News / Europe

Putin Presidency Unlikely to Derail US-Russia Relations

Vladimir Putin (file photo)
Vladimir Putin (file photo)

Russian President Dmitri Medvedev will swap jobs next year with Prime Minister Vladimir Putin. Our correspondent looks at whether the change will affect U.S.-Russia relations.

Russia political analysts say it was no surprise that Vladimir Putin decided to run for president in next year’s Russian elections, replacing Dmitri Medvedev who is expected to become prime minister in a new government. The analysts say Putin is practically guaranteed a win because political opposition has been stifled and the Russian leadership controls most of the media.

Questions are being raised as to what affect a new Putin presidency will have on U.S.-Russia relations.

State Department spokesman Mark Toner recently gave this assessment.

"What’s ultimately important is that this is a matter, a decision - that is the question of who will be Russia’s next president - that’s a decision for the Russian people to determine," said Toner. "We, for our part, look forward to working with whoever is the next president, because we believe, clearly, that it’s in the mutual interest of the United States and Russia, and the world that we do work closely together."

Many analysts say relations between Washington and Moscow are good when compared with a low in 2008, when Russia fought a brief war with Georgia. Since then, under the Medvedev presidency, Washington and Moscow have signed a major arms control agreement, and there has been increased cooperation on such issues as Afghanistan, Iran and Libya.

Putin first won the presidency in 2000 and became prime minister after Medvedev became president in 2008. The announced job swap next year could mean Putin dominates the Russian government until 2024.

Robert Legvold, a Russia expert at Columbia University, describes the U.S.-Russia relationship as progressing slowly.

“But the other half of the story is that this is very vulnerable," said Levgold. "There is nothing guaranteed that the progress will continue. It can be upset by events that one or the other side, or both sides, react to awkwardly or in an exaggerated fashion, or maybe the events themselves will justify a harsh reaction.”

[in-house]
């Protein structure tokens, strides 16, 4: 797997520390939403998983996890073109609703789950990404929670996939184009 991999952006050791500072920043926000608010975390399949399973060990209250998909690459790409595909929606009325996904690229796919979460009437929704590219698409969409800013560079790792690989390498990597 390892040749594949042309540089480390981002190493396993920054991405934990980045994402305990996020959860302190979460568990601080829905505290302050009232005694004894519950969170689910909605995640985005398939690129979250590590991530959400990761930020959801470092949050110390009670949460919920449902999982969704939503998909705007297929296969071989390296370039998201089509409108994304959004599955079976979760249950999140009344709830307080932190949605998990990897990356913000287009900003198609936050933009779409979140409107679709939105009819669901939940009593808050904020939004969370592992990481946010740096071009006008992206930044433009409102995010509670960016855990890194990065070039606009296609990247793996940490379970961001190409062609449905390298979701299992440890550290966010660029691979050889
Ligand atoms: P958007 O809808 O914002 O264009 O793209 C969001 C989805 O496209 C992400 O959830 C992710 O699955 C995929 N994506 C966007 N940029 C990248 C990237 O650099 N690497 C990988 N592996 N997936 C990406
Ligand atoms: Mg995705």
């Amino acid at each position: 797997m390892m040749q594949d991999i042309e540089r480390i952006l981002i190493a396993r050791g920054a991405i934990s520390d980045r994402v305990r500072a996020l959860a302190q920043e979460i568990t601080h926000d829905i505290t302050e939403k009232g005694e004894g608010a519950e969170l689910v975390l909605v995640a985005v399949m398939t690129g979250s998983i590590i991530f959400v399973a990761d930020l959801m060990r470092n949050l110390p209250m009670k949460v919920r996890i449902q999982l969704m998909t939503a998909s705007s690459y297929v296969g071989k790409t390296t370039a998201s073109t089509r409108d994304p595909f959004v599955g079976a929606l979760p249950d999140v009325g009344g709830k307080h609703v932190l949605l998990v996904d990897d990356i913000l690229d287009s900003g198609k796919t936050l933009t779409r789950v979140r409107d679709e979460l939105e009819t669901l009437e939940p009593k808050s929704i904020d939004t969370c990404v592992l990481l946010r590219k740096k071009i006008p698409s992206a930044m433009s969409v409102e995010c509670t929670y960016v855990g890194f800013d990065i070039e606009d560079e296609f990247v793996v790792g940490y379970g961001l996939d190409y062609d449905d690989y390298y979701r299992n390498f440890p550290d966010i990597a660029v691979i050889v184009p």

Legvold says the relationship could be affected by the outcome of the U.S. election.

“We know what the outcome will be in the Russian election," he said. "In Washington, in the Obama administration, the expectation is continuity in Russia policy, basic continuity coming out of the March elections. But I think it is very difficult to predict continuity coming out of the November 2012 U.S. election.”

Many experts agree with Legvold that there will not be any real change in U.S.-Russia relations with Vladimir Putin back as president.

Matthew Rojansky at the Carnegie Endowment for International Peace, says Putin, as prime minister, if not calling all the shots, at least approved the key decisions related to U.S. relations.

“So for example, I don’t see New START [strategic arms agreement] being rolled back," said Rojansky. "I don’t see cooperation on Afghanistan being rolled back. The Libya [U.N.] resolution [imposing a no-fly zone] which Russia didn’t block was a difficult call and Putin certainly had reservations and you heard him expressing those reservations. But did he ultimately come to some kind of consensus with Medvedev? Clearly he did. I think the two of them operate as a unit.”

Rojansky believes that while the substance of the U.S.-Russia relationship may not change, the tone might.

“Obama has invested very heavily in his relationship with Medvedev," he said. "It made sense. It was relatively easy for him because he and Medvedev come from a similar kind of origin in the sense of both being lawyers, both being technology oriented, both being kind of globalists in their outlook. Putin just doesn’t have that. And I don’t see Putin and Obama pushing the relationship to be very active by sheer force of personality and interest in one another. I just don’t think that’s going to happen.”

The analysts believe one thing is for sure: the U.S.-Russia relationship has grown over the years to such an extent that they say a return to the tension-filled Cold War days is virtually impossible.

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